As a journalist, I wrote many articles about investment fraud. A popular con is giving investors false information, such as promising high investment returns with little or no risk. A promise of this kind is an outright lie: the higher an investment’s potential return, the higher its risk will be. And there is never a guarantee that investors will actually get higher returns by taking on more risk.
I’ve also tackled financial scams in my fiction. Pat Tierney, the financial planner protagonist of my three mysteries (a fourth will be released this fall), meets a variety of scammers in her novels and her short stories: real estate fraudsters; cottage rental scammers; con artists who illegally record sensitive client information; even a sweetheart scamster who feigns romantic interest to rob her victims.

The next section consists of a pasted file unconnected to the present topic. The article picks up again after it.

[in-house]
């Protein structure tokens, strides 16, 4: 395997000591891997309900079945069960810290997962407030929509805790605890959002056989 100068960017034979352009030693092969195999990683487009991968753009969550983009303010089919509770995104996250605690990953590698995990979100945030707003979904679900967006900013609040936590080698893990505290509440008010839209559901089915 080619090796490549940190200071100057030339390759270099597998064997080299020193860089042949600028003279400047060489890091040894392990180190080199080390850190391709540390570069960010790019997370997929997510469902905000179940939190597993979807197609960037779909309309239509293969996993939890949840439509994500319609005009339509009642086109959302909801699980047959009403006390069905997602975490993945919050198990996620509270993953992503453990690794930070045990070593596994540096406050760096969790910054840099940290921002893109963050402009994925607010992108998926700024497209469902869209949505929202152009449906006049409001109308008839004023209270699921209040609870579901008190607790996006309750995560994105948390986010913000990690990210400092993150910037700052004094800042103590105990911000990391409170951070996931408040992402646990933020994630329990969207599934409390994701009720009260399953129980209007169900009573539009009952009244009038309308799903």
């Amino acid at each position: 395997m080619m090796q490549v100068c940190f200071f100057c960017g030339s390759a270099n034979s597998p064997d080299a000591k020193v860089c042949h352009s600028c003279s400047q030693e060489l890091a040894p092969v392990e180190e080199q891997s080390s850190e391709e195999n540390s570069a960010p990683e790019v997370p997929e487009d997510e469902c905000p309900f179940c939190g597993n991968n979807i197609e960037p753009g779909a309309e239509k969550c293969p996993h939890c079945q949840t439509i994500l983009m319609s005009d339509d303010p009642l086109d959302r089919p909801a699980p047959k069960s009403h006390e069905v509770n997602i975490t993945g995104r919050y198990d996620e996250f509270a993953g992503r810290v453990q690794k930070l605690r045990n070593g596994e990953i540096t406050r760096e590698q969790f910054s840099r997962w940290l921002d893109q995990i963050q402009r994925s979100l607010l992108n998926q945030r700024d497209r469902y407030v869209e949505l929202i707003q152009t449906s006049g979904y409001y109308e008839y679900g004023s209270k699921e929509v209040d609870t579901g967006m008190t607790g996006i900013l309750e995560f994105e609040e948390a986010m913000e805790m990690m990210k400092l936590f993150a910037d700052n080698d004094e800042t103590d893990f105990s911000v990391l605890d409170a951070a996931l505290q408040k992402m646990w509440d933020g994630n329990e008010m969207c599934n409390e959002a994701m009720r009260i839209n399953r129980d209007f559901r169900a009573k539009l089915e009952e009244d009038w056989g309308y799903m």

Con artists, both real-life and their fictional counterparts, have come up with amazing ploys to part their marks from their money. Their targets are anyone they can swindle, so it is not surprising that they’ve devised ways to dupe writers. According to author Victoria Strauss’s recent post on publishing industry watchdog Writer Beware, their latest con is impersonating real literary agents to trick writers into buying worthless services.
The approach generally comes completely out of the blue, and newbie writers who’ve had scant success to date may be particularly susceptible. One fraudster goes so far as to pitch insurance to “protect” writers’ manuscripts during the current pandemic. As Strauss points out, reputable literary agents don’t charge fees or sell services as a condition to representing authors.
Read Strauss’s post on Writer Beware here. She offers tips on how to protect yourself, starting with healthy skepticism: “Unsolicited contact from a real, reputable agent isn’t automatically suspect, but it’s rare. Out-of the-blue contacts are far more likely to be illegitimate. Caution is definitely in order.”